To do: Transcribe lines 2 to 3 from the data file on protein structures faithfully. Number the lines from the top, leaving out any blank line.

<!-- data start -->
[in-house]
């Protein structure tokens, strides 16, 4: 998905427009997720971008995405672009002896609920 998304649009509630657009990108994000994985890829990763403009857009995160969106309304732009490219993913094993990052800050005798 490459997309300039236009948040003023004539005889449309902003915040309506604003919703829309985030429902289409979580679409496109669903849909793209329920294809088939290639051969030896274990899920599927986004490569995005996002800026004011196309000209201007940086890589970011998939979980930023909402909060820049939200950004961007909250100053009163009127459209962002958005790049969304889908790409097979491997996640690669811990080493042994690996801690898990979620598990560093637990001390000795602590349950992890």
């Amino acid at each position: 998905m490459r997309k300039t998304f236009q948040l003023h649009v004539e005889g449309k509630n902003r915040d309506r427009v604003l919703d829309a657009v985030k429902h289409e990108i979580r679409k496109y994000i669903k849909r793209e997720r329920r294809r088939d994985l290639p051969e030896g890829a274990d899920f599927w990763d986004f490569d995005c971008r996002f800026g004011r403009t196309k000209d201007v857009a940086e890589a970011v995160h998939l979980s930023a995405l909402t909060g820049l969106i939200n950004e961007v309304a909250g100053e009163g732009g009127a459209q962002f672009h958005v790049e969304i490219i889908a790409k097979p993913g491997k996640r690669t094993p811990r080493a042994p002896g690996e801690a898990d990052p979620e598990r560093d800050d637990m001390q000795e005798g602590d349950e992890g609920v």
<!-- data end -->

């Protein structure tokens, strides 16, 4: 998905427009997720971008995405672009002896609920 998304649009509630657009990108994000994985890829990763403009857009995160969106309304732009490219993913094993990052800050005798 490459997309300039236009948040003023004539005889449309902003915040309506604003919703829309985030429902289409979580679409496109669903849909793209329920294809088939290639051969030896274990899920599927986004490569995005996002800026004011196309000209201007940086890589970011998939979980930023909402909060820049939200950004961007909250100053009163009127459209962002958005790049969304889908790409097979491997996640690669811990080493042994690996801690898990979620598990560093637990001390000795602590349950992890």
């Amino acid at each position: 998905m490459r997309k300039t998304f236009q948040l003023h649009v004539e005889g449309k509630n902003r915040d309506r427009v604003l919703d829309a657009v985030k429902h289409e990108i979580r679409k496109y994000i669903k849909r793209e997720r329920r294809r088939d994985l290639p051969e030896g890829a274990d899920f599927w990763d986004f490569d995005c971008r996002f800026g004011r403009t196309k000209d201007v857009a940086e890589a970011v995160h998939l979980s930023a995405l909402t909060g820049l969106i939200n950004e961007v309304a909250g100053e009163g732009g009127a459209q962002f672009h958005v790049e969304i490219i889908a790409k097979p993913g491997k996640r690669t094993p811990r080493a042994p002896g690996e801690a898990d990052p979620e598990r560093d800050d637990m001390q000795e005798g602590d349950e992890g609920v």